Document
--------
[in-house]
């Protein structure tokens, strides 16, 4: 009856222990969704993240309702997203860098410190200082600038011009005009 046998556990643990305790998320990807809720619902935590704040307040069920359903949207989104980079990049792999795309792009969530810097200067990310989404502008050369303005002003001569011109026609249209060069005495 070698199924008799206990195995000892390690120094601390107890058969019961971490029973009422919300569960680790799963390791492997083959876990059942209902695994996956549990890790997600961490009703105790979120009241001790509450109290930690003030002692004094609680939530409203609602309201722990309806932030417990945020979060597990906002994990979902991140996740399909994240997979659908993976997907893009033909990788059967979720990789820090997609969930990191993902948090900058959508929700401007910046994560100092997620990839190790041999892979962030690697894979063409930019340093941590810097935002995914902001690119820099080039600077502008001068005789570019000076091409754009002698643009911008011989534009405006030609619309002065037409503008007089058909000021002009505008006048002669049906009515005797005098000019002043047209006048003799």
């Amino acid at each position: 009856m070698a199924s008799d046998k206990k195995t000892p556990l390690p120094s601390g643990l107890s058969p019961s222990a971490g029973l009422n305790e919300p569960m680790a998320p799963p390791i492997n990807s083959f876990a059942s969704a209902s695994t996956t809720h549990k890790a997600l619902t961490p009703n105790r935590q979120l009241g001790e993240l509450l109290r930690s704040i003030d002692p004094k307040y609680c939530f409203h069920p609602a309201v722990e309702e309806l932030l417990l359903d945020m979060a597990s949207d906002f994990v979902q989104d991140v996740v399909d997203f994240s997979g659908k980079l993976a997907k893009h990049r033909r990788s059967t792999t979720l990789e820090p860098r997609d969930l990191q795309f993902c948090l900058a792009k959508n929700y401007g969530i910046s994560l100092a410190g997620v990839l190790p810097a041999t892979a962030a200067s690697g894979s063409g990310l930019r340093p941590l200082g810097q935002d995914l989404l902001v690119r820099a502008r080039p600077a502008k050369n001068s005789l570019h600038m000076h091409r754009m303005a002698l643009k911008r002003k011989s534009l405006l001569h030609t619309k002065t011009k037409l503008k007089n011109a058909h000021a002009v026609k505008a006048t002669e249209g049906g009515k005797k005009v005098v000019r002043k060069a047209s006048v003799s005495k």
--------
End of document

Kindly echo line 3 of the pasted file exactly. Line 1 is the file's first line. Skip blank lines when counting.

């Amino acid at each position: 009856m070698a199924s008799d046998k206990k195995t000892p556990l390690p120094s601390g643990l107890s058969p019961s222990a971490g029973l009422n305790e919300p569960m680790a998320p799963p390791i492997n990807s083959f876990a059942s969704a209902s695994t996956t809720h549990k890790a997600l619902t961490p009703n105790r935590q979120l009241g001790e993240l509450l109290r930690s704040i003030d002692p004094k307040y609680c939530f409203h069920p609602a309201v722990e309702e309806l932030l417990l359903d945020m979060a597990s949207d906002f994990v979902q989104d991140v996740v399909d997203f994240s997979g659908k980079l993976a997907k893009h990049r033909r990788s059967t792999t979720l990789e820090p860098r997609d969930l990191q795309f993902c948090l900058a792009k959508n929700y401007g969530i910046s994560l100092a410190g997620v990839l190790p810097a041999t892979a962030a200067s690697g894979s063409g990310l930019r340093p941590l200082g810097q935002d995914l989404l902001v690119r820099a502008r080039p600077a502008k050369n001068s005789l570019h600038m000076h091409r754009m303005a002698l643009k911008r002003k011989s534009l405006l001569h030609t619309k002065t011009k037409l503008k007089n011109a058909h000021a002009v026609k505008a006048t002669e249209g049906g009515k005797k005009v005098v000019r002043k060069a047209s006048v003799s005495k």